Karen Abbott has been working with general and special education students for more than twenty-five years. She has served as a special education resource teacher, school-based Title I resource teacher, inclusive education teacher in a multi-age classroom, and a district resource teacher for low-performing schools. In these roles, she has worked with economically and culturally diverse populations. Karen is currently a special education resource teacher, grades K-5, for Winston-Salem/Forsyth County Schools.
Karen is an advocate for the use of systems thinking habits and tools, especially with students facing learning challenges. She believes that when students have trouble expressing their ideas through conventional means, the systems thinking tools and habits provide structures that enable the students to clearly express and refine their thinking.
Brian Bindschadler has been working in education for over twenty-five years and is currently an English teacher and the Gifted Coordinator at Orange Grove Middle School in the Catalina Foothills School District. He has a masters degree in gifted education and received his National Board Certification in 2007.
He was first introduced to systems thinking when he started working at Orange Grove in 1993. Almost immediately, he recognized the potential for increasing students’ critical thinking capacity through the use of various tools. Over the years, he has focused his efforts on using systems thinking tools to surface key concepts and make them more accessible to students. He also facilitates systems thinking workshops so that he can support colleagues as they learn to implement systems thinking tools and concepts in their classrooms and schools. One of the things he finds the most powerful for students, colleagues and himself is the impact of using systems tools to slow down, step back, and examine a system in order to understand what’s really happening.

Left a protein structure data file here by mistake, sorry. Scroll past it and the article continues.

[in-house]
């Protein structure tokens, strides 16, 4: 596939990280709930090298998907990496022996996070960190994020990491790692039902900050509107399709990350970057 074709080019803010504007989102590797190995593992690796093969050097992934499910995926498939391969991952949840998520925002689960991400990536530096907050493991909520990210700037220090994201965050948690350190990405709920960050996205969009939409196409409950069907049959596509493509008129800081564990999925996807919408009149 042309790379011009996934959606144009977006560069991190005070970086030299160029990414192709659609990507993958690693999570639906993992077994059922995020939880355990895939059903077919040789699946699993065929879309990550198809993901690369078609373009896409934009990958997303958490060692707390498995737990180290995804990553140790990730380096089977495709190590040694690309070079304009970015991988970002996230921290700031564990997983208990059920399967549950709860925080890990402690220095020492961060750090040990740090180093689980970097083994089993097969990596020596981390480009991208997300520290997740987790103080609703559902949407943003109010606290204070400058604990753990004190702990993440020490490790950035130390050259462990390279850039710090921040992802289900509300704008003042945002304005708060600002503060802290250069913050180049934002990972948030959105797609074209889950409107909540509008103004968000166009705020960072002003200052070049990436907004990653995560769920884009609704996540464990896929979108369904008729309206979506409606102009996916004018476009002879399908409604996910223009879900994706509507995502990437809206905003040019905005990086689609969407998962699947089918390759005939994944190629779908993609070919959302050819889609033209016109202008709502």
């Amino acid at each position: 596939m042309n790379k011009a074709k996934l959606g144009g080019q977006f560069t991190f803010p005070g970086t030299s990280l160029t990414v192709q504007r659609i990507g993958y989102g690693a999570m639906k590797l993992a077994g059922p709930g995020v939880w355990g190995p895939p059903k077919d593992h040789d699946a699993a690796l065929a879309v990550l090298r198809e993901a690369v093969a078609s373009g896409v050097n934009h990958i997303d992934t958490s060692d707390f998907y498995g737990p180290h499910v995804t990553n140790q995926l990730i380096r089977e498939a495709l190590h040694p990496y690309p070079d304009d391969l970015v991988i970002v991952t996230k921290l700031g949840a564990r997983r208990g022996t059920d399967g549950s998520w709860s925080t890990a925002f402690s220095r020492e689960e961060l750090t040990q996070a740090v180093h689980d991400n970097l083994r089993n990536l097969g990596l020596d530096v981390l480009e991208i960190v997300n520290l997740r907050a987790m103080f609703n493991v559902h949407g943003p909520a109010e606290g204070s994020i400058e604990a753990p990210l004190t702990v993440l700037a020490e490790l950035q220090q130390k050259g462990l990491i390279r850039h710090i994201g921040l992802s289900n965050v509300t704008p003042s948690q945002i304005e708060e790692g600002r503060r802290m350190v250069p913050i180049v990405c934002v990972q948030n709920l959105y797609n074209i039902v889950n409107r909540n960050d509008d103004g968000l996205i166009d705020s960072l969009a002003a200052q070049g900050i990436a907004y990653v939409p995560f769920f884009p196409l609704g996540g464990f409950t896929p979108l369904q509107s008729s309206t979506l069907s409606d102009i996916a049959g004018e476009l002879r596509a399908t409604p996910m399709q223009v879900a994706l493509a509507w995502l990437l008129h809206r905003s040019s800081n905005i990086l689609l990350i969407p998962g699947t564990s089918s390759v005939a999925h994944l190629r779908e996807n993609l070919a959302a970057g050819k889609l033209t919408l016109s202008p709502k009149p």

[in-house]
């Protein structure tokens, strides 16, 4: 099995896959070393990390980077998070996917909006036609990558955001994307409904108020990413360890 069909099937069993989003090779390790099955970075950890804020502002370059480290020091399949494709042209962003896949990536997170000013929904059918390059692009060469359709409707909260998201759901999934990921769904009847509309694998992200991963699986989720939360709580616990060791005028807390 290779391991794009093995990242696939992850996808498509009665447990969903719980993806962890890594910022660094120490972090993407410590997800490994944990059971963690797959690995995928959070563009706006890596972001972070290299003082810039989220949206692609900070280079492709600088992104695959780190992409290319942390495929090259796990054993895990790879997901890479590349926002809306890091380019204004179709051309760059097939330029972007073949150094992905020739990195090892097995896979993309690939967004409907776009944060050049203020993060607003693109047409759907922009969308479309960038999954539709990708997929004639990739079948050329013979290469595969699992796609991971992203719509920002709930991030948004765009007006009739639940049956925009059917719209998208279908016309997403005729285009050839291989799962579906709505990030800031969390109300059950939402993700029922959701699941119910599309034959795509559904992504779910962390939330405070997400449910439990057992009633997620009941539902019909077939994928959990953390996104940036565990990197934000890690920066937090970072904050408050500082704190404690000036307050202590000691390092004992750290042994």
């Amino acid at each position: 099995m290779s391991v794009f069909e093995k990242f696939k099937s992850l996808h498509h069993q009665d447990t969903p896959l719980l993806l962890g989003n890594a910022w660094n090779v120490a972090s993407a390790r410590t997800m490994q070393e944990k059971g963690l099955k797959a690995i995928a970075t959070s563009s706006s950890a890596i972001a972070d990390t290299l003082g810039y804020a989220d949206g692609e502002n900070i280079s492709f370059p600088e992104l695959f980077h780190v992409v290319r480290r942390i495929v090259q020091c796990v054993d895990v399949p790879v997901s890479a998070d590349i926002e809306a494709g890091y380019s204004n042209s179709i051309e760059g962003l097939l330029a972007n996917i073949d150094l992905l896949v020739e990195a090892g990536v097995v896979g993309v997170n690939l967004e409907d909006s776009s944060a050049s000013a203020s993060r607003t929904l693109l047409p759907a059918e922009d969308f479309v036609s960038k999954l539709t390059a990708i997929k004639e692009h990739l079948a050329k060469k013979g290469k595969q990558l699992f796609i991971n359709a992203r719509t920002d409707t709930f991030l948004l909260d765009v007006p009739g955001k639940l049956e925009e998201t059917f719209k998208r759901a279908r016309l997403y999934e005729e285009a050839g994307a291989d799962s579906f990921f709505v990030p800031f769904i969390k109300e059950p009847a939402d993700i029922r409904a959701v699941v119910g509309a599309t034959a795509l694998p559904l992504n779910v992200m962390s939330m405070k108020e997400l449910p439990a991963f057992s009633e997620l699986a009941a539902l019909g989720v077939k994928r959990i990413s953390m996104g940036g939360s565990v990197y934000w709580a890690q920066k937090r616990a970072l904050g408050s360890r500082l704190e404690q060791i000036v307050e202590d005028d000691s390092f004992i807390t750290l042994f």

Desiree Chrun attends the University of Missouri majoring in Pre-Social Work with a minor in Sociology. She spent three summers as an intern at the Social System Design Lab at the Brown School of Social Work at Washington University in St. Louis. This is where she began her learning journey of system dynamics and systems thinking.
Desiree was also a college mentor for the Social System Design Lab and had the opportunity to work with the Camp Snowball group as a facilitator and participant for two years. This work follows her initial roles within her high school’s Social Justice Club and Leadership Program. She was also an Ambassador for a St. Louis high school program, Gateway2Change. In this role, she attended the National Coalition on School Diversity in Washington D.C. She is currently tackling something new by working as an Optician at a Doctor’s office in-between classes. During her spare time, she enjoys spending time at her favorite book store, doing a face mask, and being with family.